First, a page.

MANILA — The 250,000-strong military pledged loyalty to President Corazon Aquino's government en masse today as rebellion charges were lodged against 41 allies of ousted leader Ferdinand E. Marcos who staged a failed revolt against Aquino.
Defense Minister Juan Ponce Enrile and armed forces chief Gen. Fidel Ramos led the military in pledging allegiance to Aquino's interim "Freedom Constitution" in nationwide rites aimed at dispelling doubts about the military's loyalty to her government.
Justice Minister Neptali Gonzales said that once the military provides proof that four generals and 11 other ranking soldiers among the 41 people charged with rebellion have joined today's mass loyalty pledge, the charges against them will be dropped.
Gonzales said police filed the rebellion charges before the city prosecutor against former Sen. Arturo Tolentino, Marcos' vice presidential candidate in the fraud-tainted Feb. 7 election, and 40 others who followed Tolentino's failed 36-hour revolt three weeks ago.
7 Film Stars Reject Pledge
Those charged, including five former members of Parliament and seven movie stars, rejected Aquino's offer of clemency in exchange for their pledges of allegiance to her interim constitution.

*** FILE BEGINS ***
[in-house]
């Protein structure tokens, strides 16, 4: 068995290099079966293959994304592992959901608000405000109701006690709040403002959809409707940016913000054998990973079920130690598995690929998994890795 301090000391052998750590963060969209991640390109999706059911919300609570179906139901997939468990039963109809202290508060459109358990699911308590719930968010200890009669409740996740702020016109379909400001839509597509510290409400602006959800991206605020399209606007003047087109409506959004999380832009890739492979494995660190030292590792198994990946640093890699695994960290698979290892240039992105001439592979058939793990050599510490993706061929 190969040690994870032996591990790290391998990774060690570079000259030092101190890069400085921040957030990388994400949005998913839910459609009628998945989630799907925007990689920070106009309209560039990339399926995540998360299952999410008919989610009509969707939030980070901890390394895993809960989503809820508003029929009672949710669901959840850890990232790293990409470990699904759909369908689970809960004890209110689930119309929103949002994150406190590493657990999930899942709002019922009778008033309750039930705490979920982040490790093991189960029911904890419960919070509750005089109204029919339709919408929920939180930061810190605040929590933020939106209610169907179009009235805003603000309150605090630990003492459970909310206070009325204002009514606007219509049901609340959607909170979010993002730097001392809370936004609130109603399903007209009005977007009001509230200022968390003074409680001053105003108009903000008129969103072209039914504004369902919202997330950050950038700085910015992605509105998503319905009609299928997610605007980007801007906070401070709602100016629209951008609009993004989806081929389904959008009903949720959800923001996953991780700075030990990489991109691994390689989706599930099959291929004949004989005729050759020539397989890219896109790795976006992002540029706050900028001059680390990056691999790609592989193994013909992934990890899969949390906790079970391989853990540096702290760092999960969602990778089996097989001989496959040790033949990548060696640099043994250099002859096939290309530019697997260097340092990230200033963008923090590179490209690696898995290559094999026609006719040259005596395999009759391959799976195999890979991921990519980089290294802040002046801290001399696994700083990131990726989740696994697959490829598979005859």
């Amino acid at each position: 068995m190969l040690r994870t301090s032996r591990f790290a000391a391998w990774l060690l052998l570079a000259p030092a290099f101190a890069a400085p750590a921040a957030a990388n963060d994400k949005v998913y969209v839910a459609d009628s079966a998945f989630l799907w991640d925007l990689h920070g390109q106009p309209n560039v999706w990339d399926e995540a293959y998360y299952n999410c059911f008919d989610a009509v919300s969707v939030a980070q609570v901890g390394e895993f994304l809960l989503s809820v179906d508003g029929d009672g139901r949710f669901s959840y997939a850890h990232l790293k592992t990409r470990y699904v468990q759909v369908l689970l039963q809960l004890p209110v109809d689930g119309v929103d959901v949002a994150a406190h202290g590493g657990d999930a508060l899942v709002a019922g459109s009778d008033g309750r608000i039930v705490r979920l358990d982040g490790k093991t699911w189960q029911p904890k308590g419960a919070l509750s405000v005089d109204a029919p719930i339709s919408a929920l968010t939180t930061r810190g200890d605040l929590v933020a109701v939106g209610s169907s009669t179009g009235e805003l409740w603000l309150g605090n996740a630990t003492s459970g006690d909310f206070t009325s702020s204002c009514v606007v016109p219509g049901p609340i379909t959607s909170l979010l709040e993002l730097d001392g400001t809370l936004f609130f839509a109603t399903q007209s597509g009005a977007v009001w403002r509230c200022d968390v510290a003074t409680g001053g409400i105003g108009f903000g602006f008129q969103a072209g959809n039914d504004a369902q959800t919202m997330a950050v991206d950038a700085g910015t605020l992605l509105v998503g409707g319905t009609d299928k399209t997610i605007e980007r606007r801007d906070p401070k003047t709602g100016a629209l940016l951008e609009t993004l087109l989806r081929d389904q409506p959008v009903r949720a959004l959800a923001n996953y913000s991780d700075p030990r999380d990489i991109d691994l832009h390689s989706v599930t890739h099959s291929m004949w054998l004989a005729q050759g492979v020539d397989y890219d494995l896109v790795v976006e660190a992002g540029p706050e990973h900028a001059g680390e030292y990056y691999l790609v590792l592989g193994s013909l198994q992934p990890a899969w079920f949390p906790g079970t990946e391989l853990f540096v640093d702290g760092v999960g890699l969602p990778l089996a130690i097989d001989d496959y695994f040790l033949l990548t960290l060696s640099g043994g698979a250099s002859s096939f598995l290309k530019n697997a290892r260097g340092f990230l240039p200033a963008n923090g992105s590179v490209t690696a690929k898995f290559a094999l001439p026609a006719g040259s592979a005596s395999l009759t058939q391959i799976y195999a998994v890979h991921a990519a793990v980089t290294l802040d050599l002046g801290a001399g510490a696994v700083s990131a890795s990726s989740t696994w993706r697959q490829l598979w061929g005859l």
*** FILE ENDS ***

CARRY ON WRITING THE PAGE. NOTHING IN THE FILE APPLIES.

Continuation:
Gonzales said the city prosecutor will conduct an investigation to determine whether there is sufficient evidence to bring the rebellion case before a criminal court. Only then, he said, would arrest orders be issued against Tolentino and the others.
Tolentino, 75, declined immediate comment.
Enrile and Ramos, leaders of the revolt that forced Marcos from power and installed Aquino last February, said the loyalty ceremony at the suburban armed forces headquarters and other facilities nationwide showed the 250,000-member military's loyalty to Aquino.
"Never again shall this organization be fragmented by these insidious intrigues or machinations of those who may wish to destroy this republic," Enrile said.
Rebels Join in Oath
An armed forces spokesman said the 300 soldiers who joined Tolentino's failed revolt participated in today's rites at military camps across the nation.
A ranking armed forces official said Aquino ordered the oath-taking after a stormy Cabinet meeting last Wednesday at which Executive Secretary Joker Arroyo and other ministers demanded the rebellious soldiers swear their allegiance.
The official quoted both Ramos and Enrile as saying that singling out the soldiers would fragment the military. A mass oath-taking was then proposed.
The mass pledge came a day after a clash between riot police and about 600 civilian Marcos supporters at a downtown park in which a 23-year-old man who flashed the Aquino "fight" sign was beaten to death by loyalists. Ten other people were injured.
Two suspected Marcos loyalists were charged with murder, and a reward of nearly $500 was offered for information leading to the arrests of additional suspects.